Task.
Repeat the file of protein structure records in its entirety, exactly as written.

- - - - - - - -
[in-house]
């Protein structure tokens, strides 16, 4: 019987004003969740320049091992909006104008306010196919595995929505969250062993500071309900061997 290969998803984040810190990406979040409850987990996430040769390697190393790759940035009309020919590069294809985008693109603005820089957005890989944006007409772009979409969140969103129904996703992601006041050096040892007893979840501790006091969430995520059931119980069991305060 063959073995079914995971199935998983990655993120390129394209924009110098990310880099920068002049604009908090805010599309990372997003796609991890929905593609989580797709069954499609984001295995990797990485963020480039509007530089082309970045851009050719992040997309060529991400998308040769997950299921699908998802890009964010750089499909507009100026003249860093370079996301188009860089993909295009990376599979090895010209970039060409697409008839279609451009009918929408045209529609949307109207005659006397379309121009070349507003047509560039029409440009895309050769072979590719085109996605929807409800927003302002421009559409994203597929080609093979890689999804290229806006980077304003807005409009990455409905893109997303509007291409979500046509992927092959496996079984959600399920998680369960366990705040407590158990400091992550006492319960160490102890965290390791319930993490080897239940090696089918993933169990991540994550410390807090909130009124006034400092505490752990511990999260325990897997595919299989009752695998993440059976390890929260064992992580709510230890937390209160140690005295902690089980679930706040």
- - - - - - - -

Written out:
[in-house]
């Protein structure tokens, strides 16, 4: 019987004003969740320049091992909006104008306010196919595995929505969250062993500071309900061997 290969998803984040810190990406979040409850987990996430040769390697190393790759940035009309020919590069294809985008693109603005820089957005890989944006007409772009979409969140969103129904996703992601006041050096040892007893979840501790006091969430995520059931119980069991305060 063959073995079914995971199935998983990655993120390129394209924009110098990310880099920068002049604009908090805010599309990372997003796609991890929905593609989580797709069954499609984001295995990797990485963020480039509007530089082309970045851009050719992040997309060529991400998308040769997950299921699908998802890009964010750089499909507009100026003249860093370079996301188009860089993909295009990376599979090895010209970039060409697409008839279609451009009918929408045209529609949307109207005659006397379309121009070349507003047509560039029409440009895309050769072979590719085109996605929807409800927003302002421009559409994203597929080609093979890689999804290229806006980077304003807005409009990455409905893109997303509007291409979500046509992927092959496996079984959600399920998680369960366990705040407590158990400091992550006492319960160490102890965290390791319930993490080897239940090696089918993933169990991540994550410390807090909130009124006034400092505490752990511990999260325990897997595919299989009752695998993440059976390890929260064992992580709510230890937390209160140690005295902690089980679930706040």